Friday, March 18, 2011

Chicago Flower and Garden Show - 3.06.11 - Post 3/3

So this is my last post on the flower show.  Just a few more shots I thought were interesting but didn't fit into my other themes.

The Geometry of Plants
 Fun with macros/Annoyance with macros.  I really wanted to get both of these cactus 'fingers' in focus, but my camera was having none of it.  Even on manual-focus.  I could get one or the other, but not both.  This may have had to do with the limited options I have for focal length when shooting in macro.  I also wonder if I had known then what I learned last week about spot-metering if I could have gotten them to both look better. As you can see, despite being two parts of one plant, the lighting on each was different.  That was how bad the lighting was at this place.  All that said, there are some very cool aspects of this shot.  Look at the piece in focus.  I love the geometric pattern the spines make as your eyes travel from the far left edge up the cactus.  There's hexagons and triangles and rhombi.  I love it.  This is when macro photography is fun.

Jewelweed in Ruby and Emerald
These jewelweed leaves were gorgeous but I'm learning that Red is Hard.  On my LCD screen, on my computer screen... red is hard to reproduce.  This is as close as I could get, and my mind's eye still tells me it's not saturated enough, but when I try to turn up the saturation, even a little, the red becomes magenta and that's not right either.
Arctur African Attempts to Stretch

 My awesome little daisies again.  These are African daisies and I find it amazing how many varieties of African daisies there are out there - all of these have white petals and purple centers.  My best guess, given the pointed petals is that this is an Arctur African Daisy.  But if someone out there is a better horticulturist, feel free to correct me.

Pretty, Purple and a Total Mystery.
I have no earthly clue what these are, but they're really pretty.  Like I said in an earlier post, very few flowers in the show beds were actually labeled.  And because these are cultured flowers, I can't even use my normal tricks of looking for websites that feature the wildflowers of a given area and then look at everything in the 'purple' category.  I can't even use the identifier programs because they want things like native location and when they bloom.  Guess what?  Who knows?  It was an indoor show where the flowers were forced, so... *shrug*  If you've got an idea, please holler!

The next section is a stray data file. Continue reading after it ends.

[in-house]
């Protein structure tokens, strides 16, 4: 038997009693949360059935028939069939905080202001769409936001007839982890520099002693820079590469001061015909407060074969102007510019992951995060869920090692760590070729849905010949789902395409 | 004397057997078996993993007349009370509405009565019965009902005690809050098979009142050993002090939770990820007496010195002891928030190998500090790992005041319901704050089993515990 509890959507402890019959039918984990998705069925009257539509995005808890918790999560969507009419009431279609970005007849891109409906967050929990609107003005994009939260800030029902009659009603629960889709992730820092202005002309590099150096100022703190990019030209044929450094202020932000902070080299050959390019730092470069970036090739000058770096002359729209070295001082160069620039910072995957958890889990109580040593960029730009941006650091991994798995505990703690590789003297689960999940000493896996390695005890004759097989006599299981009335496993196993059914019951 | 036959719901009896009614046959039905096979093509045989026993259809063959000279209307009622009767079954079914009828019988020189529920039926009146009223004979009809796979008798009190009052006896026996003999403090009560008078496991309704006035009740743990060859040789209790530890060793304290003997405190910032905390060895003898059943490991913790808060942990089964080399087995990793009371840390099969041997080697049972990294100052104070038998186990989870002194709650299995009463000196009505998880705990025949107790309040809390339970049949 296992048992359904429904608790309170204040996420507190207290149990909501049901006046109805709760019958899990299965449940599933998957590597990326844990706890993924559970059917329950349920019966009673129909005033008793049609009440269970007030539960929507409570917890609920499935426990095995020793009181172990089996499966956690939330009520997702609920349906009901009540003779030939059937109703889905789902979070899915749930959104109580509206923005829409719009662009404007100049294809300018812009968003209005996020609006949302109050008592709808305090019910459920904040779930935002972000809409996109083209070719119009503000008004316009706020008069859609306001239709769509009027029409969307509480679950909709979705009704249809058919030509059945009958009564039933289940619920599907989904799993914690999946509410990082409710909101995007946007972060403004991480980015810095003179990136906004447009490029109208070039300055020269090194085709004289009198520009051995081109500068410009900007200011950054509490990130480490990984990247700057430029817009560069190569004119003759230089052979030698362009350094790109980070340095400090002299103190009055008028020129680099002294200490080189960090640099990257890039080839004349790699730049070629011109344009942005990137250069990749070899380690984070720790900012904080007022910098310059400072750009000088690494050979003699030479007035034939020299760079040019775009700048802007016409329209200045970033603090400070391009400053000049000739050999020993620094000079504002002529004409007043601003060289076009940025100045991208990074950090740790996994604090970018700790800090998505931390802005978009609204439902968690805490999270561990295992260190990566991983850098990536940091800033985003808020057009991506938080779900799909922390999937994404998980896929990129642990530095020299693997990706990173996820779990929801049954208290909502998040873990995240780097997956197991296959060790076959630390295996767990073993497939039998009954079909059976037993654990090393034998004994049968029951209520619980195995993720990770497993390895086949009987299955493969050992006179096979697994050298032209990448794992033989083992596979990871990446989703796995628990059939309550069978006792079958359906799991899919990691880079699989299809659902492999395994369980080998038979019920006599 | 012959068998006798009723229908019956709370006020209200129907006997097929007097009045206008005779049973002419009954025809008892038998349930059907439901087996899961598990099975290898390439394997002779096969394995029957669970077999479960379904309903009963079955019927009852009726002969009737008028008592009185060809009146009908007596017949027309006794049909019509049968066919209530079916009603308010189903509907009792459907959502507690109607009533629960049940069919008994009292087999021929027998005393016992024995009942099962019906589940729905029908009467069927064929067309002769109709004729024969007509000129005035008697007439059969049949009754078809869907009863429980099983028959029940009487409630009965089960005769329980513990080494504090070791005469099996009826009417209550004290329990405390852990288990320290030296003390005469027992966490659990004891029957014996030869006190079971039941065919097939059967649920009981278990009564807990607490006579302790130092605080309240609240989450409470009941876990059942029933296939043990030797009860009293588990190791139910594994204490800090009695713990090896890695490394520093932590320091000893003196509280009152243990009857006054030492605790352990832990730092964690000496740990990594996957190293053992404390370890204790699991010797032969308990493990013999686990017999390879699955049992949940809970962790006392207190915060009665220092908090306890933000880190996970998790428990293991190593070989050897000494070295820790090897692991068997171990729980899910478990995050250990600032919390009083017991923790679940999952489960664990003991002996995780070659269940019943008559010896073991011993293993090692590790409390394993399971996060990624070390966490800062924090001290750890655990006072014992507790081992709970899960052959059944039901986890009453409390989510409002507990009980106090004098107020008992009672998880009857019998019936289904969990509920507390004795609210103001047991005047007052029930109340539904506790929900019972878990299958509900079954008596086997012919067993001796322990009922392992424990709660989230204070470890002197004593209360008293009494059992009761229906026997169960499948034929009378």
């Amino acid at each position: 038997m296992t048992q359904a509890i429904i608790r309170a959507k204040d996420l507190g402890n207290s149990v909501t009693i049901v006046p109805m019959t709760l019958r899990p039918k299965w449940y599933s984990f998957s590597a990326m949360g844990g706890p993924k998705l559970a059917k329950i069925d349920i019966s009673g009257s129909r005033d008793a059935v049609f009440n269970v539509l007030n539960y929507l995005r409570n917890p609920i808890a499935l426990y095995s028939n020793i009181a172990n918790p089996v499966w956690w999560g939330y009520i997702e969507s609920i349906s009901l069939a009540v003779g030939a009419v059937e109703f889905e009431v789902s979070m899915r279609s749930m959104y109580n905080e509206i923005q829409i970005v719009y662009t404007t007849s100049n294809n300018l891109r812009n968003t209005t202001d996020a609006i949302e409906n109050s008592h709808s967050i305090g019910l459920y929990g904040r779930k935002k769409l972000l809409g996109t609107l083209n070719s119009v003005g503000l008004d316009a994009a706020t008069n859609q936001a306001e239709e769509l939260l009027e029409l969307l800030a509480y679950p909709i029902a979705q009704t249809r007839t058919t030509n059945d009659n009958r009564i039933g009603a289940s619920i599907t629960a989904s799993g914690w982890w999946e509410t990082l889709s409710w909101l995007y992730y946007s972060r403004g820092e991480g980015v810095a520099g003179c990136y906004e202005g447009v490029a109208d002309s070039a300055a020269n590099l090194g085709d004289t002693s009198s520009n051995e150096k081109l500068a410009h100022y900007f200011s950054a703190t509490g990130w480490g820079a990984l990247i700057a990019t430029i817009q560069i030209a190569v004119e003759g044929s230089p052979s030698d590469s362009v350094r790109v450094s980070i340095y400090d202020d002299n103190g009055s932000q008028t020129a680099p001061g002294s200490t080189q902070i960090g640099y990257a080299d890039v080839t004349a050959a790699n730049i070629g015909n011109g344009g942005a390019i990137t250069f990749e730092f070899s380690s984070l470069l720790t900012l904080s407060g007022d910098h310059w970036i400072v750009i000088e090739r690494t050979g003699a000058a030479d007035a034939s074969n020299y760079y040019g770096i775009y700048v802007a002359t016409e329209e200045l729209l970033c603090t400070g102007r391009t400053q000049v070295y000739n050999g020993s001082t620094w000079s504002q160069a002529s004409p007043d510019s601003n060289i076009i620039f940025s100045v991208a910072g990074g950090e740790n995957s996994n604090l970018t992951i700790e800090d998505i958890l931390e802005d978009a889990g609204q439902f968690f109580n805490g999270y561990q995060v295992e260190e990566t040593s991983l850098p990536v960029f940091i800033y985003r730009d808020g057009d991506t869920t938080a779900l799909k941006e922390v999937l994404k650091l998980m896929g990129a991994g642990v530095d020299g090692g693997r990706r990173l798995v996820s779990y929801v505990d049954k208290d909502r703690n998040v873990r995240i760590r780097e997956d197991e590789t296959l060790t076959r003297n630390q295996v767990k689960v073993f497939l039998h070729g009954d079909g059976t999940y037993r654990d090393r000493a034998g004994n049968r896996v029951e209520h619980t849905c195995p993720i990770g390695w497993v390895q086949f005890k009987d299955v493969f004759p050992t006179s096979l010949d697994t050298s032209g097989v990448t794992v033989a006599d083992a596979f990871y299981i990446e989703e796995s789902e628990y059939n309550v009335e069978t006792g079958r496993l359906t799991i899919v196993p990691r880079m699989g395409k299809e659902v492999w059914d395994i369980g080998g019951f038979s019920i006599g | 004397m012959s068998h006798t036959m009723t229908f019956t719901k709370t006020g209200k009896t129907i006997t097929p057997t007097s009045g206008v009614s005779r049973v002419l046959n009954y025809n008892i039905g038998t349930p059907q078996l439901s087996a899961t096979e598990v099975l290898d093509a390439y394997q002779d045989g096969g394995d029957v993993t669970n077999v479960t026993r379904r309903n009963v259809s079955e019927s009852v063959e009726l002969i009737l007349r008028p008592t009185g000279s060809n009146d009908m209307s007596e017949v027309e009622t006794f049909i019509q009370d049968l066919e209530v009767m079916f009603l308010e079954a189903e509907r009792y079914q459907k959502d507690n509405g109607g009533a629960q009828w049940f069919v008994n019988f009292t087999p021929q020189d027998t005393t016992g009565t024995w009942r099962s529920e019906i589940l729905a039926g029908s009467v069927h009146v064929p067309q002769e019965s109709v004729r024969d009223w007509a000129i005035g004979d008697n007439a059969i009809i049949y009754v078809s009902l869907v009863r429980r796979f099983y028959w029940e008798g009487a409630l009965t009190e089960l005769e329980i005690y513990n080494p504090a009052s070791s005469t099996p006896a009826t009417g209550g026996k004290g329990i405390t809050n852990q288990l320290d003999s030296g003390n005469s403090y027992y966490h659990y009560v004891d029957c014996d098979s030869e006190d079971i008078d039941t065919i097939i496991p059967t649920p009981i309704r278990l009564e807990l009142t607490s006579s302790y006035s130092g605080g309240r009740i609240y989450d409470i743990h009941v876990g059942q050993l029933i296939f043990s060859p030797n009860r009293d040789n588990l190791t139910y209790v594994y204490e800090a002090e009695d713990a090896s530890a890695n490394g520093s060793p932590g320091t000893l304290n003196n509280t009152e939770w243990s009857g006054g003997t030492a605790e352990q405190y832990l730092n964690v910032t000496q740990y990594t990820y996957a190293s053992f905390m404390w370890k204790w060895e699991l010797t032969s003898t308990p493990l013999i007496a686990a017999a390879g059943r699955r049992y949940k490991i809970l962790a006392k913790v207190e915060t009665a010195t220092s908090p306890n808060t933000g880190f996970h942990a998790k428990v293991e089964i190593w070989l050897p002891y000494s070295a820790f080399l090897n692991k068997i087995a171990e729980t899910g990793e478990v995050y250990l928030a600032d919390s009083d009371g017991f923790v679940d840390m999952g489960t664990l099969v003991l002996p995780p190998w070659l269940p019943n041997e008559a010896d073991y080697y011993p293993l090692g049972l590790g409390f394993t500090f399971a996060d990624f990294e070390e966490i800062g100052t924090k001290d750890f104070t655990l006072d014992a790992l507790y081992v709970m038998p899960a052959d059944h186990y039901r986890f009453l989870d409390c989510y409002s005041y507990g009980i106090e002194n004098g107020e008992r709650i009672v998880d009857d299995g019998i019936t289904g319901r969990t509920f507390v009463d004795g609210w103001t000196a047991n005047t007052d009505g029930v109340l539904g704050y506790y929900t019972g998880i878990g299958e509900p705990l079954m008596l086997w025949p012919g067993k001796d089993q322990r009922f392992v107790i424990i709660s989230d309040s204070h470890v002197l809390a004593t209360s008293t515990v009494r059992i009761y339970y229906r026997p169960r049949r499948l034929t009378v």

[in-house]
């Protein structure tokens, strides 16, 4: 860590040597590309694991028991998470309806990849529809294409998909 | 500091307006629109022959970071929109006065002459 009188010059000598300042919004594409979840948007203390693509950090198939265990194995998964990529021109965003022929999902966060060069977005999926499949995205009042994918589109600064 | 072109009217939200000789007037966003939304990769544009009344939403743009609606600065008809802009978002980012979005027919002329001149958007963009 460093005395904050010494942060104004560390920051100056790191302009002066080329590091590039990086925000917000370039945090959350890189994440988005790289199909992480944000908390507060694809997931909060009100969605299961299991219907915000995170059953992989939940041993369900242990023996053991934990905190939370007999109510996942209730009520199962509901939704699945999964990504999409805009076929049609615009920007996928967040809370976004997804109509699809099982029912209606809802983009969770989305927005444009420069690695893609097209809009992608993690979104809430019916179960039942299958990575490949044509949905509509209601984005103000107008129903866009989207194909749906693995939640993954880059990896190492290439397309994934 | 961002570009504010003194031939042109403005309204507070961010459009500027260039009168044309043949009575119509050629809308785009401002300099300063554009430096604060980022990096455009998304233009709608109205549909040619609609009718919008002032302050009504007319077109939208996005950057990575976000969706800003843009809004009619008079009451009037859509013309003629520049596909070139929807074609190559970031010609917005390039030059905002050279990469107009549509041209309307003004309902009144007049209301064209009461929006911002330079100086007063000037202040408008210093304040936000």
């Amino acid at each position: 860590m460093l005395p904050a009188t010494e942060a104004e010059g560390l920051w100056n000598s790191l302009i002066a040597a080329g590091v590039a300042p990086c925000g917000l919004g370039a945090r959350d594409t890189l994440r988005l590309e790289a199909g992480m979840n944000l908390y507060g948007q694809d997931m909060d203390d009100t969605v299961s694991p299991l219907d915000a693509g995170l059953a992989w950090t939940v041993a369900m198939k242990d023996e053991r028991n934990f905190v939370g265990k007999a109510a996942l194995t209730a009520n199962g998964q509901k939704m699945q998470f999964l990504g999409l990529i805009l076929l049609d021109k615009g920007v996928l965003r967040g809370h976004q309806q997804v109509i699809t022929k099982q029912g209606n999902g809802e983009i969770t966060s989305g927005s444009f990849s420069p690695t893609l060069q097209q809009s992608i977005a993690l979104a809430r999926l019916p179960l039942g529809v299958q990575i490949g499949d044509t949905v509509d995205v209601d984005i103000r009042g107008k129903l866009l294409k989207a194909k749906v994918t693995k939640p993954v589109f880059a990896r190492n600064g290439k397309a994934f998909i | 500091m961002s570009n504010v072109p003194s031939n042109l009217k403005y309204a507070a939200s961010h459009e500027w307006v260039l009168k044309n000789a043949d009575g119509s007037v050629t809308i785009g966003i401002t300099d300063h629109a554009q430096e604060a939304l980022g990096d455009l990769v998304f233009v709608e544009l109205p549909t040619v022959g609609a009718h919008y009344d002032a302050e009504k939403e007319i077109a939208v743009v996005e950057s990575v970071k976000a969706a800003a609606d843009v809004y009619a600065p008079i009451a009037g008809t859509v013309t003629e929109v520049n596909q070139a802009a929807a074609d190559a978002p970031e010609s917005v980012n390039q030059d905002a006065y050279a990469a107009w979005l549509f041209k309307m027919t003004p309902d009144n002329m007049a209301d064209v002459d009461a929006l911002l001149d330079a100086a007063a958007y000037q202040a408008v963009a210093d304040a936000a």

Shades of Blue
These are blue hyacinth.  The blue can be seen best where the flower attaches to the stem.  They're bulb flowers like tulips and daffodils, but have many flowers on a stalk, which always makes me think they're something else.
On First Reflection

And, of course, my (sort of) first water lily of the year.  Water lilies are one of my favorite flowers.  I only count this as 'sort of' because it's in a garden show.  But I suspect that when I start getting out the the Lincoln Park Lily Pond in the next month or so or the Botanical Garden when the tulips start coming up, I'll start finding some that are working their natural cycle.

Okay, that's it for that show.  Last week I was in Nashville, Tennessee and we took my 15 month old nephew to the zoo.  Nashville, like most other zoos, has some brilliant set-ups for some of their animals - like the outdoor meerkat exhibit with a cluster of babies! - and some that are just awful and unshootable - like the red panda who spent most of her time pressed up against the corner of the glass grooming.  Those shots and a discussion of metering coming soon!

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